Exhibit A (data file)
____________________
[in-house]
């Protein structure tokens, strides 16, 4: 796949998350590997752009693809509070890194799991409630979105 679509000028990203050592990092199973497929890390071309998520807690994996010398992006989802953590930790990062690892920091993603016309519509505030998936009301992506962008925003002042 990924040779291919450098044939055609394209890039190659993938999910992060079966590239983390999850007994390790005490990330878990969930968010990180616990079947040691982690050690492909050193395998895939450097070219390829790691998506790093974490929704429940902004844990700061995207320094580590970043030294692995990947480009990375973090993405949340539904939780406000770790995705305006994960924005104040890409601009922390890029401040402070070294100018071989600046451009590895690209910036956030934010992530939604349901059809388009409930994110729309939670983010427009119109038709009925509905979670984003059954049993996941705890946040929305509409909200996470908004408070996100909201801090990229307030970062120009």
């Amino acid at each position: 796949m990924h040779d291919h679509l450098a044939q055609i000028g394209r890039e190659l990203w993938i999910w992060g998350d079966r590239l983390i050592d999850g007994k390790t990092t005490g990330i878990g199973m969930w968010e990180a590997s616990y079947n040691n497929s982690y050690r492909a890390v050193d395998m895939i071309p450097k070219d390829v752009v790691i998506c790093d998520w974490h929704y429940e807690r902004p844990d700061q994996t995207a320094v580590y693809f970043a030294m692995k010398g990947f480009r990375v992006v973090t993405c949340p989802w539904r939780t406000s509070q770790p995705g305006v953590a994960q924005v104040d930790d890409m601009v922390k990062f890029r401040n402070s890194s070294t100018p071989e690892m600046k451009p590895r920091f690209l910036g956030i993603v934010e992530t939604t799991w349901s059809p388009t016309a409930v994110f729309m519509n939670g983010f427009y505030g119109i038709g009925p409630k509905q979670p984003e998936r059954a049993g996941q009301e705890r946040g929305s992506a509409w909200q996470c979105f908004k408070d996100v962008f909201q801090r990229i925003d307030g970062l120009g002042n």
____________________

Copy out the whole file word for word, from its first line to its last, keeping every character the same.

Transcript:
[in-house]
């Protein structure tokens, strides 16, 4: 796949998350590997752009693809509070890194799991409630979105 679509000028990203050592990092199973497929890390071309998520807690994996010398992006989802953590930790990062690892920091993603016309519509505030998936009301992506962008925003002042 990924040779291919450098044939055609394209890039190659993938999910992060079966590239983390999850007994390790005490990330878990969930968010990180616990079947040691982690050690492909050193395998895939450097070219390829790691998506790093974490929704429940902004844990700061995207320094580590970043030294692995990947480009990375973090993405949340539904939780406000770790995705305006994960924005104040890409601009922390890029401040402070070294100018071989600046451009590895690209910036956030934010992530939604349901059809388009409930994110729309939670983010427009119109038709009925509905979670984003059954049993996941705890946040929305509409909200996470908004408070996100909201801090990229307030970062120009």
């Amino acid at each position: 796949m990924h040779d291919h679509l450098a044939q055609i000028g394209r890039e190659l990203w993938i999910w992060g998350d079966r590239l983390i050592d999850g007994k390790t990092t005490g990330i878990g199973m969930w968010e990180a590997s616990y079947n040691n497929s982690y050690r492909a890390v050193d395998m895939i071309p450097k070219d390829v752009v790691i998506c790093d998520w974490h929704y429940e807690r902004p844990d700061q994996t995207a320094v580590y693809f970043a030294m692995k010398g990947f480009r990375v992006v973090t993405c949340p989802w539904r939780t406000s509070q770790p995705g305006v953590a994960q924005v104040d930790d890409m601009v922390k990062f890029r401040n402070s890194s070294t100018p071989e690892m600046k451009p590895r920091f690209l910036g956030i993603v934010e992530t939604t799991w349901s059809p388009t016309a409930v994110f729309m519509n939670g983010f427009y505030g119109i038709g009925p409630k509905q979670p984003e998936r059954a049993g996941q009301e705890r946040g929305s992506a509409w909200q996470c979105f908004k408070d996100v962008f909201q801090r990229i925003d307030g970062l120009g002042n």